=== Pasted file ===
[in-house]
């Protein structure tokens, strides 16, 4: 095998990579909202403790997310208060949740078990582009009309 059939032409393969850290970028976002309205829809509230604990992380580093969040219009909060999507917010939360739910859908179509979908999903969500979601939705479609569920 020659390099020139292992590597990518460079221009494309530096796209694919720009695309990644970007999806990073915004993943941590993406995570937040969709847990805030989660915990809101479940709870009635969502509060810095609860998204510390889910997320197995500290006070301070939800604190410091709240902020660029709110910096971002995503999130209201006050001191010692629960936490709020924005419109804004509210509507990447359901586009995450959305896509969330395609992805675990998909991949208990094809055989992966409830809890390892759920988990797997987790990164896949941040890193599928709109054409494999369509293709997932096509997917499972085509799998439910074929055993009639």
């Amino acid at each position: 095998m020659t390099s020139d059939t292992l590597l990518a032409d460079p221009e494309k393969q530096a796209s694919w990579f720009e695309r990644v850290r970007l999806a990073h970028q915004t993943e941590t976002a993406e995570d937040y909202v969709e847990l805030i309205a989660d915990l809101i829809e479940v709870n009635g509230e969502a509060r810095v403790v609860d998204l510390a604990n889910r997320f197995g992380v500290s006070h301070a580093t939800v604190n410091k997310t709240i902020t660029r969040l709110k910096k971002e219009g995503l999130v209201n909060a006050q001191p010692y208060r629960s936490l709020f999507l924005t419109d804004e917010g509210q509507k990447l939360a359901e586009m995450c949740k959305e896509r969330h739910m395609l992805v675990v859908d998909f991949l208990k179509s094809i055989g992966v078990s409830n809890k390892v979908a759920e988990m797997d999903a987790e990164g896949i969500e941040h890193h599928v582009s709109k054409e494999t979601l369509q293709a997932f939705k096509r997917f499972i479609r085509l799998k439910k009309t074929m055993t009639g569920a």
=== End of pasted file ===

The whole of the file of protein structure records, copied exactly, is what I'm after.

[in-house]
């Protein structure tokens, strides 16, 4: 095998990579909202403790997310208060949740078990582009009309 059939032409393969850290970028976002309205829809509230604990992380580093969040219009909060999507917010939360739910859908179509979908999903969500979601939705479609569920 020659390099020139292992590597990518460079221009494309530096796209694919720009695309990644970007999806990073915004993943941590993406995570937040969709847990805030989660915990809101479940709870009635969502509060810095609860998204510390889910997320197995500290006070301070939800604190410091709240902020660029709110910096971002995503999130209201006050001191010692629960936490709020924005419109804004509210509507990447359901586009995450959305896509969330395609992805675990998909991949208990094809055989992966409830809890390892759920988990797997987790990164896949941040890193599928709109054409494999369509293709997932096509997917499972085509799998439910074929055993009639």
């Amino acid at each position: 095998m020659t390099s020139d059939t292992l590597l990518a032409d460079p221009e494309k393969q530096a796209s694919w990579f720009e695309r990644v850290r970007l999806a990073h970028q915004t993943e941590t976002a993406e995570d937040y909202v969709e847990l805030i309205a989660d915990l809101i829809e479940v709870n009635g509230e969502a509060r810095v403790v609860d998204l510390a604990n889910r997320f197995g992380v500290s006070h301070a580093t939800v604190n410091k997310t709240i902020t660029r969040l709110k910096k971002e219009g995503l999130v209201n909060a006050q001191p010692y208060r629960s936490l709020f999507l924005t419109d804004e917010g509210q509507k990447l939360a359901e586009m995450c949740k959305e896509r969330h739910m395609l992805v675990v859908d998909f991949l208990k179509s094809i055989g992966v078990s409830n809890k390892v979908a759920e988990m797997d999903a987790e990164g896949i969500e941040h890193h599928v582009s709109k054409e494999t979601l369509q293709a997932f939705k096509r997917f499972i479609r085509l799998k439910k009309t074929m055993t009639g569920a």